Membership to the Central Ohio Beekeepers Association has doubled over the past seven years and now totals about 600. "I think people are trying to go back to the old skills," says Nina Bagley, one of a growing number of urban beekeepers in Columbus.

On one of the firstnice days in March, Nina Bagley parks her beige Lincoln in a seemingly empty field behind Thurn's meat market. In the winter months, you'll find Bagley teaching patternmaking and design classes at Village Academy and the Cultural Arts Center. But today, she's traded her fashion–conscious clothes for long slacks, muddy work boots, a German Village T-shirt and a black mesh veil she fashioned over a straw hat.

From the Thurn's parking lot, the camouflaged emerald green wooden boxes lining the fence that separates the field and Interstate 71 aren't visible. But upon closer inspection, it becomes clear these aren't ordinary boxes. Each one is home to a honeybee hive.

"I'm urban," she says as the sound of cars zooming past on the highway masks the buzzing. "Other beekeepers say they're urban, but this is urban."

Bagley is one of a growing number of urban beekeepers in Columbus. When she started in 2007, she was either the first or second beekeeper in this part of town, she says. Now, Bagley knows of at least 50 here and many more around Columbus and nearby cities. Rodney Pritchard, president of the Central Ohio Beekeepers Association, of which Bagley is a member, says membership has doubled in the seven years he's been with the club and now totals about 600. "I think people are trying to go back to the old skills," Bagley says. "We need to start canning again, start planting fruit trees, [keeping] bees and chickens. Everybody's trying to get back to a little more natural, no chemicals, no pesticides."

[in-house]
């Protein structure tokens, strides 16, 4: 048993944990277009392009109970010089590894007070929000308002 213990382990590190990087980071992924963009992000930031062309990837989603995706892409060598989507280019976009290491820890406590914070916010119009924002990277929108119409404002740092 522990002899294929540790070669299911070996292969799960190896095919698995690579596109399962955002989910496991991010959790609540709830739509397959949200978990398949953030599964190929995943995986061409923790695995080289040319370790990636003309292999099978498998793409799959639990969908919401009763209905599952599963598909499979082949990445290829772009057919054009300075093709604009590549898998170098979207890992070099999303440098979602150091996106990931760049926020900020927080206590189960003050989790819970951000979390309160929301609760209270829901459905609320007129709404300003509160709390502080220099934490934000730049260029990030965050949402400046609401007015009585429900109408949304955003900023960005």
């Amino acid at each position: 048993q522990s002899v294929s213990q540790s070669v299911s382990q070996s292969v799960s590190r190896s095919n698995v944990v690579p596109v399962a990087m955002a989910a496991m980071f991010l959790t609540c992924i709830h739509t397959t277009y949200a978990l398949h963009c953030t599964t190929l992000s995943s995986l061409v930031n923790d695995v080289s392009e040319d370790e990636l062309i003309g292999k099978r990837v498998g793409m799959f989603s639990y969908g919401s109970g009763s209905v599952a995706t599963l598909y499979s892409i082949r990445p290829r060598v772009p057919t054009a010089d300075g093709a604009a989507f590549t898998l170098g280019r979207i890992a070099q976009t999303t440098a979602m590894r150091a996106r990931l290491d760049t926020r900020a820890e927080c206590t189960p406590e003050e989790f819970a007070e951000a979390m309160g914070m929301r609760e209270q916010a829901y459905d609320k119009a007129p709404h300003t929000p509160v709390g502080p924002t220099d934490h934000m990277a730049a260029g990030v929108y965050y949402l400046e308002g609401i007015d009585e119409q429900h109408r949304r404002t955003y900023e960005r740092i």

Bagley started beekeeping eight years ago at her home on Jaeger Street in German Village. "I saw an article on how bees were dying, and I thought, 'Since I live in the Village, I'll start with one hive and pollinate the Village,' " she says. "Because I knew the people in the city didn't do pesticides like they do in the country, and they put a lot of money into their gardens.

"I had to ask my neighbors before I put it in," she continues. "Were they allergic? How did they feel about it? And I put it in an area where it wouldn't affect them. I put a fence up so [the bees' flight path] would go up and over and not directly into their yard."

That first hive grew into four apiaries (including the one behind Thurn's), honey sales, a queen bee business and a reputation as the "bee lady." She sells honey at Thurn's and Katzinger's, and each year she ships queen bees all over the country. Her queens are highly sought-after because they're docile and resilient, having survived harsh Ohio winters.

While her business is booming, beekeeping is about much more than the bottom line for Bagley; it's about pollination and educating the community about bees and their importance. She mentors new beekeepers, assists with hives at Frank Fetch Park and the Ohio Statehouse and runs the bee pavilion, an area dedicated to bee education, at the Ohio State Fair.